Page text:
WCU’s Public Policy Institute launches local opinion poll project

 Political scientists at Western Carolina University recently collaborated with a Western North Carolina newspaper to develop a public opinion poll designed to measure the thoughts of Jackson County voters on a variety of local issues.

 The WCU Public Policy Institute/Smoky Mountain News Poll is considered the first survey instrument of its type to specifically provide data about political opinions on a countywide basis, said Christopher Cooper, PPI director and associate professor of political science and public affairs.
“Unlike previous polls, which took a more regional look at various issues of the day, this poll focuses solely on the mindset of those who live in Jackson County,” Cooper said. “While such regional polling can provide valuable data about opinions of the people of the mountains of Western North Carolina, we also realized that what is important to a resident of Morganton may not be so important to someone in Murphy. That’s why we chose to hone in on a single county.”
The PPI utilized the services of Public Policy Polling in Raleigh for a random sample survey of registered voters in Jackson County. Through a computerized telephone questionnaire conducted in June, the company obtained answers from nearly 600 county residents to a series of 11 questions on topics ranging from confidence in local and federal government to support for countywide sales of alcohol. The poll also asked questions regarding political and ideological affiliation, opinions about state and national officials, and attitudes toward the Tea Party movement.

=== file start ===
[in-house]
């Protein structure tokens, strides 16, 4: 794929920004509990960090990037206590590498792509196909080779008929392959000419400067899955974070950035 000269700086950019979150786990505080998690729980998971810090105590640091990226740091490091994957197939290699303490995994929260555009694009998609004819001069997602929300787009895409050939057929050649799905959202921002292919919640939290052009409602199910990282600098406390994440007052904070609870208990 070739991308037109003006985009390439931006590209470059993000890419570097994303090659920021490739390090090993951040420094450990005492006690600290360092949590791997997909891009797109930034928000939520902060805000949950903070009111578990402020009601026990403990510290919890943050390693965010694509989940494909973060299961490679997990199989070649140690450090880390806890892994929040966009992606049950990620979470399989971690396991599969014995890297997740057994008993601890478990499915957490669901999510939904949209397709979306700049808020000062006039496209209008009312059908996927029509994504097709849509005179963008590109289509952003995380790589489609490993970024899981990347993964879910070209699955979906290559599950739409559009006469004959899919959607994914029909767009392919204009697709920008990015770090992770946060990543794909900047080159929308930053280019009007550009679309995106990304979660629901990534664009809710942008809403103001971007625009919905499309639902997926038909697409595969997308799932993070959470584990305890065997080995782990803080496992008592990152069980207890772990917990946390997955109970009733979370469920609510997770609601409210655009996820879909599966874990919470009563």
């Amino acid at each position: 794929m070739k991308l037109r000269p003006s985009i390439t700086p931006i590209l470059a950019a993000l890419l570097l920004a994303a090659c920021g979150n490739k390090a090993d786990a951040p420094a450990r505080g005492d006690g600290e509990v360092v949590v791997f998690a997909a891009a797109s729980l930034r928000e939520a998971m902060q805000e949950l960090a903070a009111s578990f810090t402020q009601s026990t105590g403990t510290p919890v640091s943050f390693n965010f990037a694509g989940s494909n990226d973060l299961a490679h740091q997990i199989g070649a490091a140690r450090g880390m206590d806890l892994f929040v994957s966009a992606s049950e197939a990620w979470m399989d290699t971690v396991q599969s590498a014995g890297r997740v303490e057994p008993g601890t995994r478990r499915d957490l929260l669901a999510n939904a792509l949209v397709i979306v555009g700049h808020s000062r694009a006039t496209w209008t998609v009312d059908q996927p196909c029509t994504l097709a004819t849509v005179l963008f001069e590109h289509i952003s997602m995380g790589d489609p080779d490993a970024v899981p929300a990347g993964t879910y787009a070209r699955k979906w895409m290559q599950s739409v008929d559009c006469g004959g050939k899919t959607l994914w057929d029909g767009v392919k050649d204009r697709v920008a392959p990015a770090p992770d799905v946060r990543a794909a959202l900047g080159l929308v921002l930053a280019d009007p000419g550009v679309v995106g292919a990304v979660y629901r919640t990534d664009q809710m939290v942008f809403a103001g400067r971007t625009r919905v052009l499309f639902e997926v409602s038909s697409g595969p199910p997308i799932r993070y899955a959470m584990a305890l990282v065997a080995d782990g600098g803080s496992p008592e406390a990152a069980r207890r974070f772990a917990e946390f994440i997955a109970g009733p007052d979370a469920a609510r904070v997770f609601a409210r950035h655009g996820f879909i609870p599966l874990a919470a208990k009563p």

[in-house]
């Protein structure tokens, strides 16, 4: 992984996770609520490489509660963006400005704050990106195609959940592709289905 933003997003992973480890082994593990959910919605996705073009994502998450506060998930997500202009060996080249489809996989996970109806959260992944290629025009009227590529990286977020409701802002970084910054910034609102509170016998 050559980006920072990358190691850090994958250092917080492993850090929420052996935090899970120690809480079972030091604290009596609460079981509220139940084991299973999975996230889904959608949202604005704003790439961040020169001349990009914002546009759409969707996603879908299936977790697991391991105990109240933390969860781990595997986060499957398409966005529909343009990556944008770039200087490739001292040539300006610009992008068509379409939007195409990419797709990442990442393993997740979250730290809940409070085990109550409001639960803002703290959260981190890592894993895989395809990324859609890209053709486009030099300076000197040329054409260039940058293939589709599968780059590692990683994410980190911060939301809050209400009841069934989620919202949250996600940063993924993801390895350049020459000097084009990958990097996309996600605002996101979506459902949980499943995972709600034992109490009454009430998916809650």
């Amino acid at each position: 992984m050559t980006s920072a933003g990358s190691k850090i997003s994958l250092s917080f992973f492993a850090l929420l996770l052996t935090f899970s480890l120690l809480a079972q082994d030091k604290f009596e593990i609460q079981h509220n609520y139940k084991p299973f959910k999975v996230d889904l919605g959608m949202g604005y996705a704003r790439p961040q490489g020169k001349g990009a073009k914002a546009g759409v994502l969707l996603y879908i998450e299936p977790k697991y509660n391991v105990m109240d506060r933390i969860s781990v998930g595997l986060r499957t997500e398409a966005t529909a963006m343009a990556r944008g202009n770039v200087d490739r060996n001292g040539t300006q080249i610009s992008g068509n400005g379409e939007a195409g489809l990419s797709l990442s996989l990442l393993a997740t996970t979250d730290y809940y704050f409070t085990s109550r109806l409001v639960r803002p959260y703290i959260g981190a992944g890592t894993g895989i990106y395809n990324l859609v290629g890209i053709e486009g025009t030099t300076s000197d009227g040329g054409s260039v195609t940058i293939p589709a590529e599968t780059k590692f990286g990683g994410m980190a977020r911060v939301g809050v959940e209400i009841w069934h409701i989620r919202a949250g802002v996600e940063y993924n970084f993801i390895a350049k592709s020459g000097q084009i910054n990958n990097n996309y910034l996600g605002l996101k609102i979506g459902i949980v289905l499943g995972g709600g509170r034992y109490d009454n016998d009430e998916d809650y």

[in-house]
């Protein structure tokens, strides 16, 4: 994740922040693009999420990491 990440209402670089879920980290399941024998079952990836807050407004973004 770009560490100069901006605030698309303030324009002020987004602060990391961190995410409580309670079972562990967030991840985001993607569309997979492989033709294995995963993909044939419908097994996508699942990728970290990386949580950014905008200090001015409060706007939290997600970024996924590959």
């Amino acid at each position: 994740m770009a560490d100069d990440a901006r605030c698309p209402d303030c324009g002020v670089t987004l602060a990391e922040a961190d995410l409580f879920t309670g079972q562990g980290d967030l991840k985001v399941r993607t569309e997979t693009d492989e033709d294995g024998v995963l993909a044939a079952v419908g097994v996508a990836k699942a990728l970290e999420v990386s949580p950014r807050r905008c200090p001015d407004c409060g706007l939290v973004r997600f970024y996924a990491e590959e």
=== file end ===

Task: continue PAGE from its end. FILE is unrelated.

The poll, which has a margin of error of plus or minus 4 percent, does not reach residents who are not registered voters, said Gibbs Knotts, head of the WCU political science and public affairs department.
“This means that we can draw some strong conclusions about Jackson County’s registered voters, but not about the county’s population in general,” Knotts said. “Registered voters tend to be more educated, older and more engaged in the political process. One of the limitations of the poll is we are not able to examine the opinions of those who may feel disenfranchised.”
Nevertheless, poll organizers say they think the survey provides valid data about the opinions of Jackson County residents.
Scott McLeod, publisher of the Smoky Mountain News, called the poll “a great starting point” in fostering a dialogue about issues that are facing the region today. “Anytime you can get people to discuss their views on government and elected leaders, there’s a chance it will lead to better decision-making,” McLeod said. “Maybe a frank dialogue in the media about leadership and politics – one based on actual poll results from mountain voters – will contribute some solutions to some of our problems.”
Among the findings of the first WCU Public Policy Institute/Smoky Mountain News poll:
Forty-six percent of respondents say they have an unfavorable opinion of Jackson County government. Thirty-three percent indicated a favorable opinion, while 20 percent were unsure.
A majority of respondents (62 percent) have an unfavorable opinion of the federal government, compared to 29 percent favorable and 9 percent unsure.
Most Jackson County registered voters (56 percent) support legalizing alcohol sales across all of Jackson County. Thirty-nine percent do not support alcohol sales outside Sylva and Dillsboro, while 4 percent have no preference.
Opinion on the Tea Party movement is evenly split, with 42 percent having a favorable opinion, 40 percent having an unfavorable opinion, and 18 percent not sure.
Most respondents (49 percent) have a favorable opinion of Jackson County schools, while 27 percent do not, and 24 percent are unsure.
N.C. Gov. Beverly Perdue has an unfavorable rating among 44 percent of respondents and a favorable rating among 33 percent (with 23 percent unsure), while U.S. Rep. Heath Shuler has an unfavorable rating with 39 percent of respondents and a favorable rating among 46 percent (with 15 percent unsure).
For complete poll results, visit the Public Policy Institute website at http://ppi.wcu.edu.